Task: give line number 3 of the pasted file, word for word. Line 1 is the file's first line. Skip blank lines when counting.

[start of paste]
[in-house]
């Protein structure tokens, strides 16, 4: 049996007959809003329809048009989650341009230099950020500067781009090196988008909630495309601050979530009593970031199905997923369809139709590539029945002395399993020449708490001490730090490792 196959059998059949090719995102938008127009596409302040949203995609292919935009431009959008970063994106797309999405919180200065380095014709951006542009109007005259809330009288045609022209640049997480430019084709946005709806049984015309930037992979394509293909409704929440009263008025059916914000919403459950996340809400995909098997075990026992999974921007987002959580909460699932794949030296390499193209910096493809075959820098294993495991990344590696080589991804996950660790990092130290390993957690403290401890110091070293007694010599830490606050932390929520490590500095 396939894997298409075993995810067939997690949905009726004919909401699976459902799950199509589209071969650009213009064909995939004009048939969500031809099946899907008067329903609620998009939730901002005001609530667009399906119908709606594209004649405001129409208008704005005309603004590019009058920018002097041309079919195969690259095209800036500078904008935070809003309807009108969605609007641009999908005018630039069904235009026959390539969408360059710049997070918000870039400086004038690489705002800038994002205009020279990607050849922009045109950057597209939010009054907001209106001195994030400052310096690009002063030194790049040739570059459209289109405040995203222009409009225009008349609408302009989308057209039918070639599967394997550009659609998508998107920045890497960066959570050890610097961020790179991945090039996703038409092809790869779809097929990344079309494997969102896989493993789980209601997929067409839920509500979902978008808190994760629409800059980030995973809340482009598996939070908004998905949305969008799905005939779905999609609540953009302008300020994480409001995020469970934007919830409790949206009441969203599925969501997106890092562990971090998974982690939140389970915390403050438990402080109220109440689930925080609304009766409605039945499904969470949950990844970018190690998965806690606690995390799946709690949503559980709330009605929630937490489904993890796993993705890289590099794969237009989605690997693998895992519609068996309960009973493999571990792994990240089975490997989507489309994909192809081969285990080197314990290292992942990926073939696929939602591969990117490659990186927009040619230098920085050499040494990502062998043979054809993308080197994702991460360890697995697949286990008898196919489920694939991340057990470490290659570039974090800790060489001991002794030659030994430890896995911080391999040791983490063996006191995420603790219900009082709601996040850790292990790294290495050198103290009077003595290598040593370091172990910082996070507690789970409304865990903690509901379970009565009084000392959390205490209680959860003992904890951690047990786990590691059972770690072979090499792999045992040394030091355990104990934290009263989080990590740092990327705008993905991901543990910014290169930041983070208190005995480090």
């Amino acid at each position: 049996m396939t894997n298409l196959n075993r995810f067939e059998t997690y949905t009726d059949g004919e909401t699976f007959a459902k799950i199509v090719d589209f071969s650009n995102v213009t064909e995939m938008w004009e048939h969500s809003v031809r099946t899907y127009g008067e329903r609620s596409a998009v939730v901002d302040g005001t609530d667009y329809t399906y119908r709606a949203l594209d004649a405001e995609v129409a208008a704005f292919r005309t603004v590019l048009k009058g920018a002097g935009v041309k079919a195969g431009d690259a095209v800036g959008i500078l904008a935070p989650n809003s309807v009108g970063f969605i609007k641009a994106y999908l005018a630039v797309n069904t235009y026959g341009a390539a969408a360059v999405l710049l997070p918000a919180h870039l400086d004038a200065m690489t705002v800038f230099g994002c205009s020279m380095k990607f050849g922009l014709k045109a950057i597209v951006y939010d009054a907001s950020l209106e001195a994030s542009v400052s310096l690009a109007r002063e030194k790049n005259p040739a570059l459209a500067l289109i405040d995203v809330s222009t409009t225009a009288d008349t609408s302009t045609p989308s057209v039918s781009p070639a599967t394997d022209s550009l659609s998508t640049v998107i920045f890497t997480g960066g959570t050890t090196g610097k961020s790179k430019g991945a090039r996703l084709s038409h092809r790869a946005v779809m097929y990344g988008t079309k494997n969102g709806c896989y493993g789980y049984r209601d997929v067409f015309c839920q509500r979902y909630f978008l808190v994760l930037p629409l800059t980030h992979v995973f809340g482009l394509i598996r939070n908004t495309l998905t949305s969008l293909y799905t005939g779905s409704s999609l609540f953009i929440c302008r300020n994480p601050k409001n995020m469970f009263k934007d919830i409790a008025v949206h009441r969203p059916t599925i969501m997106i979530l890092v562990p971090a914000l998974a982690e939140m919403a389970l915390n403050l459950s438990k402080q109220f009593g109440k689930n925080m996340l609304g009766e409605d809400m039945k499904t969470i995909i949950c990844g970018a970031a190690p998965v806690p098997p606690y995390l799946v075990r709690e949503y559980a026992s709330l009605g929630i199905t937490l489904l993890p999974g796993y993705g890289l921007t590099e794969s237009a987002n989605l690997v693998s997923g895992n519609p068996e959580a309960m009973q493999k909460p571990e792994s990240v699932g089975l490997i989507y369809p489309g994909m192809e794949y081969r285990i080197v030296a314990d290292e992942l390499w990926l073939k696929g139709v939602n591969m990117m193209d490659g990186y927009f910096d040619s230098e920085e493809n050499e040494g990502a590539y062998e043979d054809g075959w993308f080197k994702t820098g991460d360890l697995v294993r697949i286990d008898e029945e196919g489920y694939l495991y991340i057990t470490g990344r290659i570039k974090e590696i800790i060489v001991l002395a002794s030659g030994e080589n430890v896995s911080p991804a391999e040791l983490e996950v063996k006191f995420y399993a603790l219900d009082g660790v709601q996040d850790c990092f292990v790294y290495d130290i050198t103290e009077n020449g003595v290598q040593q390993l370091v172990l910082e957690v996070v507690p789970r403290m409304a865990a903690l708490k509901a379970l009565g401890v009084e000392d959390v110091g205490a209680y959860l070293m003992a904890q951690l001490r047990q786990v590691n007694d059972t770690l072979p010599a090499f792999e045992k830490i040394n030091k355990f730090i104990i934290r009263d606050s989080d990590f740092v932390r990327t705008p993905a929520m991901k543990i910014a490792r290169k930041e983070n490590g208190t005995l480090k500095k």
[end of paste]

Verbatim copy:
């Amino acid at each position: 049996m396939t894997n298409l196959n075993r995810f067939e059998t997690y949905t009726d059949g004919e909401t699976f007959a459902k799950i199509v090719d589209f071969s650009n995102v213009t064909e995939m938008w004009e048939h969500s809003v031809r099946t899907y127009g008067e329903r609620s596409a998009v939730v901002d302040g005001t609530d667009y329809t399906y119908r709606a949203l594209d004649a405001e995609v129409a208008a704005f292919r005309t603004v590019l048009k009058g920018a002097g935009v041309k079919a195969g431009d690259a095209v800036g959008i500078l904008a935070p989650n809003s309807v009108g970063f969605i609007k641009a994106y999908l005018a630039v797309n069904t235009y026959g341009a390539a969408a360059v999405l710049l997070p918000a919180h870039l400086d004038a200065m690489t705002v800038f230099g994002c205009s020279m380095k990607f050849g922009l014709k045109a950057i597209v951006y939010d009054a907001s950020l209106e001195a994030s542009v400052s310096l690009a109007r002063e030194k790049n005259p040739a570059l459209a500067l289109i405040d995203v809330s222009t409009t225009a009288d008349t609408s302009t045609p989308s057209v039918s781009p070639a599967t394997d022209s550009l659609s998508t640049v998107i920045f890497t997480g960066g959570t050890t090196g610097k961020s790179k430019g991945a090039r996703l084709s038409h092809r790869a946005v779809m097929y990344g988008t079309k494997n969102g709806c896989y493993g789980y049984r209601d997929v067409f015309c839920q509500r979902y909630f978008l808190v994760l930037p629409l800059t980030h992979v995973f809340g482009l394509i598996r939070n908004t495309l998905t949305s969008l293909y799905t005939g779905s409704s999609l609540f953009i929440c302008r300020n994480p601050k409001n995020m469970f009263k934007d919830i409790a008025v949206h009441r969203p059916t599925i969501m997106i979530l890092v562990p971090a914000l998974a982690e939140m919403a389970l915390n403050l459950s438990k402080q109220f009593g109440k689930n925080m996340l609304g009766e409605d809400m039945k499904t969470i995909i949950c990844g970018a970031a190690p998965v806690p098997p606690y995390l799946v075990r709690e949503y559980a026992s709330l009605g929630i199905t937490l489904l993890p999974g796993y993705g890289l921007t590099e794969s237009a987002n989605l690997v693998s997923g895992n519609p068996e959580a309960m009973q493999k909460p571990e792994s990240v699932g089975l490997i989507y369809p489309g994909m192809e794949y081969r285990i080197v030296a314990d290292e992942l390499w990926l073939k696929g139709v939602n591969m990117m193209d490659g990186y927009f910096d040619s230098e920085e493809n050499e040494g990502a590539y062998e043979d054809g075959w993308f080197k994702t820098g991460d360890l697995v294993r697949i286990d008898e029945e196919g489920y694939l495991y991340i057990t470490g990344r290659i570039k974090e590696i800790i060489v001991l002395a002794s030659g030994e080589n430890v896995s911080p991804a391999e040791l983490e996950v063996k006191f995420y399993a603790l219900d009082g660790v709601q996040d850790c990092f292990v790294y290495d130290i050198t103290e009077n020449g003595v290598q040593q390993l370091v172990l910082e957690v996070v507690p789970r403290m409304a865990a903690l708490k509901a379970l009565g401890v009084e000392d959390v110091g205490a209680y959860l070293m003992a904890q951690l001490r047990q786990v590691n007694d059972t770690l072979p010599a090499f792999e045992k830490i040394n030091k355990f730090i104990i934290r009263d606050s989080d990590f740092v932390r990327t705008p993905a929520m991901k543990i910014a490792r290169k930041e983070n490590g208190t005995l480090k500095k």